The fact of the matter is that obviously everyone wishes these two media dudes had not been killed (well, except the Blackfive guys and their ilk), but it's not at all clear that anyone acted inappropriately.

  18. Actually, Gulliver, if you watch the full unedited video the pilots explicitly state that the reason they engaged was that they thought the cameraman was about to fire on the TIC with an RPG. The rest of your points are absolutely valid, and I'll reiterate that I've got no problem with the first engagement. I haven't read the 15-6 yet - had trouble loading it.

    Although I'm open to being convinced otherwise, I still don't buy that there was any justification for killing the people in the van.

  19. Actually, Gulliver, if you watch the full unedited video the pilots explicitly state that the reason they engaged was that they thought the cameraman was about to fire on the TIC with an RPG.

    Yeah, I know. But I'm not sure this matters. They were mistaken, obviously, but that doesn't necessarily make their actions unlawful or inappropriate. We can Monday morning quarterback it and say "well look, he didn't have an RPG!" But really, is that any better than saying in hindsight "it doesn't matter how things looked at the time, or who they were hanging out with, or what they were doing -- those dudes worked for REUTERS!"?

  20. I think the fact that they worked for Reuters throws their status as "journalists" into serious question. Reuters hired more insurgent stringers than AQI.

  21. Gulliver - I don't know how to be clearer about this: I agree with you on this point!

  22. Gulliver - I don't know how to be clearer about this: I agree with you on this point!

    Ok. My teachers think I might be illiterate, I'm just saying.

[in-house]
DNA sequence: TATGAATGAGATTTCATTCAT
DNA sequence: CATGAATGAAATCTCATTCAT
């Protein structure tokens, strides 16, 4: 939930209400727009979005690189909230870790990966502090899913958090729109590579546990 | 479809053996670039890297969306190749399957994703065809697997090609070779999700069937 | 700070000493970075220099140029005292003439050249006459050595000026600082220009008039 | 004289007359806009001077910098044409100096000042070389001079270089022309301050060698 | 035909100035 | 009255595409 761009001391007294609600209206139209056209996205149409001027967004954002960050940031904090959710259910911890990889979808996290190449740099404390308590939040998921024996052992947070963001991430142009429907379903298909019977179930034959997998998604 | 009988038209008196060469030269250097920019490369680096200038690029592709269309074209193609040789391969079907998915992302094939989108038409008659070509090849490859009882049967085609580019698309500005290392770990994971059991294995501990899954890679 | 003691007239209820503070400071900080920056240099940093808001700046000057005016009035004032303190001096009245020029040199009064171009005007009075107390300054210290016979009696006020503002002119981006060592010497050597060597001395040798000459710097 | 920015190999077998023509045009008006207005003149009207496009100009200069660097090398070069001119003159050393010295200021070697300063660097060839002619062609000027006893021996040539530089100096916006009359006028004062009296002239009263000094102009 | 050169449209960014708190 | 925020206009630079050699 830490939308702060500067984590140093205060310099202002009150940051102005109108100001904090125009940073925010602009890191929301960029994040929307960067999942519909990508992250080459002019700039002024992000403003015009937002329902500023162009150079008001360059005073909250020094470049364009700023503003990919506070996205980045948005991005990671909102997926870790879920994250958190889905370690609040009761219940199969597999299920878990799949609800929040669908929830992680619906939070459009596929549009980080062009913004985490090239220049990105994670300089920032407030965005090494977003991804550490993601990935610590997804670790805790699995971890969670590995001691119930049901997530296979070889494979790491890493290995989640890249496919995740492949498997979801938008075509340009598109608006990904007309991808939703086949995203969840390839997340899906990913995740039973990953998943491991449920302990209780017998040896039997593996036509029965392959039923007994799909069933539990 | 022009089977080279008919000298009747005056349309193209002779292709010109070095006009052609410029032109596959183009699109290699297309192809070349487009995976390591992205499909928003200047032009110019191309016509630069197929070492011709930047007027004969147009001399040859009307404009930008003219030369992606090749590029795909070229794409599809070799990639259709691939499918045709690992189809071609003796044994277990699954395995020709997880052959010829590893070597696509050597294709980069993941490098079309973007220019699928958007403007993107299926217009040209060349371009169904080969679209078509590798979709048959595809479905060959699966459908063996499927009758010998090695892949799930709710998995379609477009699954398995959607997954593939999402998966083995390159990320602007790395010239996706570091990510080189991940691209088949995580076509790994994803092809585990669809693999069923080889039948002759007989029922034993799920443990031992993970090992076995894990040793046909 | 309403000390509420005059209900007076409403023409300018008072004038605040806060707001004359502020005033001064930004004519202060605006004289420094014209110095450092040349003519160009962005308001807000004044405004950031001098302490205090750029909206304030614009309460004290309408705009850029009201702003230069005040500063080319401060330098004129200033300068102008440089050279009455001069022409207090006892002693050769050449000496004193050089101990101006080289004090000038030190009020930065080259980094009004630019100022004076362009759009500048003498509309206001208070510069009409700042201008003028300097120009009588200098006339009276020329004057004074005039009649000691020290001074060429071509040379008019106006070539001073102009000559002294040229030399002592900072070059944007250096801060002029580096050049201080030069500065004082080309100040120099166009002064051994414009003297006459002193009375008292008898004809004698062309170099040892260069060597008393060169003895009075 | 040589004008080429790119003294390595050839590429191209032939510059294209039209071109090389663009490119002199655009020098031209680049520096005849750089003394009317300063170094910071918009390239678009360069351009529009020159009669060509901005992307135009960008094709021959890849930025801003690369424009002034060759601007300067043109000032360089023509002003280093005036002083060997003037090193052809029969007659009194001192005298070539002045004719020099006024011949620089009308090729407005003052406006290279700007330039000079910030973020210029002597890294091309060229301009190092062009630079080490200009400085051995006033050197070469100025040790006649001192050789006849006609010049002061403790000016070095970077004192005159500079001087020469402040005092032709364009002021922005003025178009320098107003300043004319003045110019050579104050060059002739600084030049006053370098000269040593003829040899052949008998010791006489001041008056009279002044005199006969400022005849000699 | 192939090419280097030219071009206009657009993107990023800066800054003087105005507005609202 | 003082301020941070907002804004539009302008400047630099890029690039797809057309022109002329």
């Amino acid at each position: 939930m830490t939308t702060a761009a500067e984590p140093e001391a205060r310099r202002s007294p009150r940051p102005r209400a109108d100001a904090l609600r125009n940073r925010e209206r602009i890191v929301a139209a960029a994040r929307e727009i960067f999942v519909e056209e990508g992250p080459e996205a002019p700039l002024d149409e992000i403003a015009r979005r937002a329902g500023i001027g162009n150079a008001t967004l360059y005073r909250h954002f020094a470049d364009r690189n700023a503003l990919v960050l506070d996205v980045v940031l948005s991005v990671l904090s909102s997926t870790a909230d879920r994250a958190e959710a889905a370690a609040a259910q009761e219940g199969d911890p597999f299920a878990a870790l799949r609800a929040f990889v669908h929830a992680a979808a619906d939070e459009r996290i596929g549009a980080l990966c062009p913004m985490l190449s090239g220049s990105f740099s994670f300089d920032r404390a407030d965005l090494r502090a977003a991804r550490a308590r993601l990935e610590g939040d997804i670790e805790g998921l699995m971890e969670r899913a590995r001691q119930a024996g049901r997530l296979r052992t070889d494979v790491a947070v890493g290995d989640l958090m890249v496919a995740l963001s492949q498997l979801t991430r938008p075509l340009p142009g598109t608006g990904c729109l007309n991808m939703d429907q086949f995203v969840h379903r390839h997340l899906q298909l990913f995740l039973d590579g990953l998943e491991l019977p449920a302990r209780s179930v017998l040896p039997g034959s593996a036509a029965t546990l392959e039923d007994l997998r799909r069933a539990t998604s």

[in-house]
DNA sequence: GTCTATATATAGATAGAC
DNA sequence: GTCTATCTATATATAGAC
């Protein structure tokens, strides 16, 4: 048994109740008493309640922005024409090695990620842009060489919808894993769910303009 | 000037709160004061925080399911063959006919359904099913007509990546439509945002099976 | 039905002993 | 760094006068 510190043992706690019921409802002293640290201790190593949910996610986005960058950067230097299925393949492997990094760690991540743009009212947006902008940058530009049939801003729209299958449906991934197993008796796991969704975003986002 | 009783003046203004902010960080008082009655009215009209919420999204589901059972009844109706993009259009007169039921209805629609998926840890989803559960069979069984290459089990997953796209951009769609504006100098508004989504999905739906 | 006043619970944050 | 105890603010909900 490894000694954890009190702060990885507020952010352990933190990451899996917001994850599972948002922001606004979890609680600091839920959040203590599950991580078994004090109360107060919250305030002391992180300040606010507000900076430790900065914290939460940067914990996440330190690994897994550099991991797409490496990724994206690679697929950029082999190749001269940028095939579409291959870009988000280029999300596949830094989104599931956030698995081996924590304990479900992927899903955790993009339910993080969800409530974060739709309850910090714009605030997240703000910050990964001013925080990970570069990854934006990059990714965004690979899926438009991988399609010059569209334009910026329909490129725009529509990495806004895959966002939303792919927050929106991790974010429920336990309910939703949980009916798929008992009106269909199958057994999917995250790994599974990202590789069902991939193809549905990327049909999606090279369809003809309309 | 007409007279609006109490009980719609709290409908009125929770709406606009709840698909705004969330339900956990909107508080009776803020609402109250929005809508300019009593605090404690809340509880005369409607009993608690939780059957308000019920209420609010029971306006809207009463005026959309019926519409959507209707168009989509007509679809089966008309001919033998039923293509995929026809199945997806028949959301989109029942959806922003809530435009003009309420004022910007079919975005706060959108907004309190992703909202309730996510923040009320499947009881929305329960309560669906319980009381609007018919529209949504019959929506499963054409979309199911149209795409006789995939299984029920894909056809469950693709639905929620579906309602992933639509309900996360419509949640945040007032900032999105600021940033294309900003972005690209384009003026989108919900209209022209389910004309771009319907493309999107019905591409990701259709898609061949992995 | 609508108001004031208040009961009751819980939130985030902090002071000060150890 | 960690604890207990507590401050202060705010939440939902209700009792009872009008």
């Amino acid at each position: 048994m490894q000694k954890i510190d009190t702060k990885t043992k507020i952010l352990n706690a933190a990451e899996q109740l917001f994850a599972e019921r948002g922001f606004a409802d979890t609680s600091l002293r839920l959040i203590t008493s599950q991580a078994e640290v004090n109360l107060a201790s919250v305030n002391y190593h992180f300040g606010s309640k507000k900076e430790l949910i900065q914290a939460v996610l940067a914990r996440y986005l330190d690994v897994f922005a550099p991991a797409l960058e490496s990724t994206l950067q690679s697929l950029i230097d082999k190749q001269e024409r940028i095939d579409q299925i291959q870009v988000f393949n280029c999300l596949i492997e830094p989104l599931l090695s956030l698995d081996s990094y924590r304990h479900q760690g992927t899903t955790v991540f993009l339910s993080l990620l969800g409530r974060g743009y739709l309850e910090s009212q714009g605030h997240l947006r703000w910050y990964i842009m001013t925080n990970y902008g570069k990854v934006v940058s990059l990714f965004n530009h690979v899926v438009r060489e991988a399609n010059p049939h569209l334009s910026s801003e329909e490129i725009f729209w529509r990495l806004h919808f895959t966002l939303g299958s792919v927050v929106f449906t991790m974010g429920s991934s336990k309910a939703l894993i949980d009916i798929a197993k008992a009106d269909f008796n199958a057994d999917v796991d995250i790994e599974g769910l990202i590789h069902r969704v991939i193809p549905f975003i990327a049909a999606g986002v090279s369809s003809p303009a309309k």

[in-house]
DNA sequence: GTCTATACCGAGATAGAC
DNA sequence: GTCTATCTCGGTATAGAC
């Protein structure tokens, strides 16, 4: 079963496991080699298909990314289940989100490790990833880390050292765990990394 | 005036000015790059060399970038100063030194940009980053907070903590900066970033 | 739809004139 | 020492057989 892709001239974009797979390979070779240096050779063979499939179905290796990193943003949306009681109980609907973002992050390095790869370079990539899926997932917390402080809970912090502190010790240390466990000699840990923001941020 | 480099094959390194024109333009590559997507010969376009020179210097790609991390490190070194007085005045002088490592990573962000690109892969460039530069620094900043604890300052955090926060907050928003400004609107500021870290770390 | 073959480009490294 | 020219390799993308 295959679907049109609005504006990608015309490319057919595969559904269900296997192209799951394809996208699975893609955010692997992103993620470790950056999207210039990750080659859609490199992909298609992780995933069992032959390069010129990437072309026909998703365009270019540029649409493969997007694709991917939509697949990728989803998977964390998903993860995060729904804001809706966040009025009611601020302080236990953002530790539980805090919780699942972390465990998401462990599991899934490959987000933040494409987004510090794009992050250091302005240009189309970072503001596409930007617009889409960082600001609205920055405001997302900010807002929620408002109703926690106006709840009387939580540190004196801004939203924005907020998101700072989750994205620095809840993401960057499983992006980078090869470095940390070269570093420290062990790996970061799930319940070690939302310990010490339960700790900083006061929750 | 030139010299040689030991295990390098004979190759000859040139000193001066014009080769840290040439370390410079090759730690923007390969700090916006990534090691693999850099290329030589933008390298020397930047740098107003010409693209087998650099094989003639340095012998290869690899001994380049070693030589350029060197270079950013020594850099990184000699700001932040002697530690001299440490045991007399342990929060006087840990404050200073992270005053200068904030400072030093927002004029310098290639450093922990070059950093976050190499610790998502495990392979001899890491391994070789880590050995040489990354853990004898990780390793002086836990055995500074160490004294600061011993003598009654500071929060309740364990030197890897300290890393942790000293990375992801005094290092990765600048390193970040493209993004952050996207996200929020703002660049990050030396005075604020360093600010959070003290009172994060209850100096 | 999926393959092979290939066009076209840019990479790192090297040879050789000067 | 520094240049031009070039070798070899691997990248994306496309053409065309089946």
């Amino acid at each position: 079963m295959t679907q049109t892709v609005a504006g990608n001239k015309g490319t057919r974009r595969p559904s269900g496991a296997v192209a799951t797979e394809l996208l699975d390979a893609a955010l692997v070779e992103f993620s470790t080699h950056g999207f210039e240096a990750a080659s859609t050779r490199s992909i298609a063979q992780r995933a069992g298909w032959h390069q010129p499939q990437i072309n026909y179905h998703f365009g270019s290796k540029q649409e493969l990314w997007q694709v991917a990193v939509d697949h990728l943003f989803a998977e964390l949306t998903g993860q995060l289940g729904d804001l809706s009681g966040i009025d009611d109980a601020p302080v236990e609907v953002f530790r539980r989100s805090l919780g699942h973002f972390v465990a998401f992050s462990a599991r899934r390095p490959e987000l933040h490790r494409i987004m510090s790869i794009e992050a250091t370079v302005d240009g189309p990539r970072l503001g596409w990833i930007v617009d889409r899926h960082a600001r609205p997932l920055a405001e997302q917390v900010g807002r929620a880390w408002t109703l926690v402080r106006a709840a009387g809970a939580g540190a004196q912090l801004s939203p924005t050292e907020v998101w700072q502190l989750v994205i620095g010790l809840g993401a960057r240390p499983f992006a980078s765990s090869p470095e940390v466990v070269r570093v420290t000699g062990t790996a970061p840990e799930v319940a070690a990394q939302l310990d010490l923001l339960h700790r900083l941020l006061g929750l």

23. You're just not used to me agreeing with you.

  24. MK and Gulliver--you're freaking me out. This is weird. Oh and Gulliver, I'm now saying "I'm just saying" all the time and it's your fault.

  25. MK and Gulliver--you're freaking me out. This is weird.

    We actually used to agree all the time, before we had a blog together!

  26. We still do, but having gotten all that agreement out of the way we focus on all the contentious points. More fun that way.

  27. MK, you're bringing an almost Jesuitical analysis of radio reports and video analysis of the pilots' actions, as if they weren't supporting units in a TIC.

    Yes, you say, there was an RPG present, but that wasn't being pointed at the unit in the TIC when they engaged, only a long lens that might or might not have looked like an RPG-7.

    Come on.

    The easiest means for the Reuters photographer and his driver to avoid the problem was to mark "TV" on their jackets with reflective tape. This is a common measure reporters use in Gaza, Baghdad and other nasty parts of the world to avoid getting hit by all sides in a conflict.

    The relative youth of the photographer might have explained why he didn't do this. I suggest that the Fire Coordinator would've hesitated lighting up two unknowns who were marked as "TV." This would've shown up on the surveillance optics, too.

    It's very easy in hindsight to judge bad kills. I, too, might have hesitated with the van. But if I'm the FAC and I'm told that insurgents had returned to retrieve weapons, they become fair game UNLESS I have other disqualifiers known to me, such as the fact that they were carrying kids in the back.

    I've seen unmarked Bongos lit up for a lot less than entering the place where we just engaged known, armed PID'd insurgents a whopping 150m from an ongoing TIC.

    I probably wouldn't have made the kill until I saw a little more, but the pilots seemed to have thought they saw two enemies in an unmarked vehicle roll up and start to retrieve the dead (or wounded) and their weapons.

    They had friendlies bound for there and their job was to shepherd the unit in a TIC, making sure to the best of their knowledge that they didn't nix any civilians in the area.